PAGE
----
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Bug ID: JDK-7015981 java.net.HttpCookie.domainMatches returns false if domain doesn't start with a dot
JDK-7015981 : java.net.HttpCookie.domainMatches returns false if domain doesn't start with a dot

Details
Type:
Bug
Submit Date:
2011-01-31
Status:
Closed
Updated Date:
2011-06-21
Project Name:
JDK
Resolved Date:
2011-06-08
Component:
core-libs
OS:
generic
Sub-Component:
java.net
CPU:
generic
Priority:
P3
Resolution:
Fixed
Affected Versions:
6u23
Fixed Versions:
6u27 (b03)

Related Reports
Backport:

Sub Tasks

Description
We believe that the java.net.HttpCookie.domainMatches method does
not work perfectly according RFC 2965.

The following short testcase demonstrates the issue.

$ cat MyCookieDomain.java
public class MyCookieDomain {
    public static void main(String[] args) throws Exception {
        System.out.println(
            java.net.HttpCookie.domainMatches(args[0], args[1]));
    }
}

$ javac MyCookieDomain.java
$ java -showversion MyCookieDomain ajax.com www.ajax.com
java version "1.6.0_23"
Java(TM) SE Runtime Environment (build 1.6.0_23-b05)
Java HotSpot(TM) Server VM (build 19.0-b09, mixed mode)

false


The method returns false for "ajax.com". However, the Javadoc for the 
static domainMatches method even contains an example from RFC 2965:

      *  A Set-Cookie2 with Domain=ajax.com will be accepted, and the
         value for Domain will be taken to be .ajax.com, because a dot
         gets prepended to the value.

See also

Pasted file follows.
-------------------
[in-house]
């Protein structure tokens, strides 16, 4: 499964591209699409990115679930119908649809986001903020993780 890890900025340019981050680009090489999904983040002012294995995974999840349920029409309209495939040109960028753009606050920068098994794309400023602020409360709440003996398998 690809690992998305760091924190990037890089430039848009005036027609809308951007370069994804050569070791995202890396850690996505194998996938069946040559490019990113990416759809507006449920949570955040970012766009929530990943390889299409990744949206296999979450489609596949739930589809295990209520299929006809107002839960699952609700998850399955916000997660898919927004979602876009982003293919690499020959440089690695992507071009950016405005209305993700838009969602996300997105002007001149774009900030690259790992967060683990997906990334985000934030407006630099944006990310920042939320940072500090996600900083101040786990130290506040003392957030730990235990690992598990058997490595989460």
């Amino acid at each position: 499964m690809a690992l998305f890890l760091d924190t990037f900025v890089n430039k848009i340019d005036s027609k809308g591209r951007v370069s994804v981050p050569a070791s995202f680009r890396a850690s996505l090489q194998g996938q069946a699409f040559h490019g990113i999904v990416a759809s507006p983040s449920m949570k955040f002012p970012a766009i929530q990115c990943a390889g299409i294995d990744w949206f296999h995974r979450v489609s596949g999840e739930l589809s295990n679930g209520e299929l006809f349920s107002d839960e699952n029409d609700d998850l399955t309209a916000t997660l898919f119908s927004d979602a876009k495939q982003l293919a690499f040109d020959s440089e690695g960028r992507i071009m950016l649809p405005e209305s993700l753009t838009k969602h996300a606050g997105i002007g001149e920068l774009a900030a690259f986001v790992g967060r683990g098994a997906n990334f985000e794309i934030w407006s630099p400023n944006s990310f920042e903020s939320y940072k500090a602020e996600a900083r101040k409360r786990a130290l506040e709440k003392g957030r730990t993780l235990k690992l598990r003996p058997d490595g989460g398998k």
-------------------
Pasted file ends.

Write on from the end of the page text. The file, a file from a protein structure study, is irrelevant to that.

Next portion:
http://download.oracle.com/javase/6/docs/api/java/net/HttpCookie.html#domainMatches%28java.lang.String,%20java.lang.String%29
http://www.ietf.org/rfc/rfc2965.txt

According to the example, we believe that the method should return true
and not false. We believe that for the check, the method should prepend a leading dot
to the domain value if an explicitly specified value does not start with a dot.

Please evaluate.

                                    

Comments
EVALUATION

Definition of domain-match relation (RFC 2965)

  Host A's name domain-matches host B's if

      *  their host name strings string-compare equal; or

      * A is a HDN string and has the form NB, where N is a non-empty
         name string, B has the form .B', and B' is a HDN string.


java.net.HttpCookie.domainMatches() method implements this relation correctly.

"www.ajax.com" does not domain-match "ajax.com" according to domain-match definition.

******************************

> However, the Javadoc for the static domainMatches method even contains an example from RFC 2965:
>
>       *  A Set-Cookie2 with Domain=ajax.com will be accepted, and the
>          value for Domain will be taken to be .ajax.com, because a dot
>          gets prepended to the value.

This example is from section "3.3.2  Rejecting Cookies". It makes no statement about any domain-match relation. Domain-match relation is a relation between two entities, and the example above concerns only one entity - value of Domain attribute. The purpose of the example is to demonstrate a valid value of Domain attribute for cases when this attribute explicitly presents in the Set-Cookie2 response header.

In the same section there is another example that demonstrates values of Domain attribute that are not valid, so such requests should always be rejected, regardless of other conditions

      *  A Set-Cookie2 with Domain=.com or Domain=.com., will always be
         rejected, because there is no embedded dot.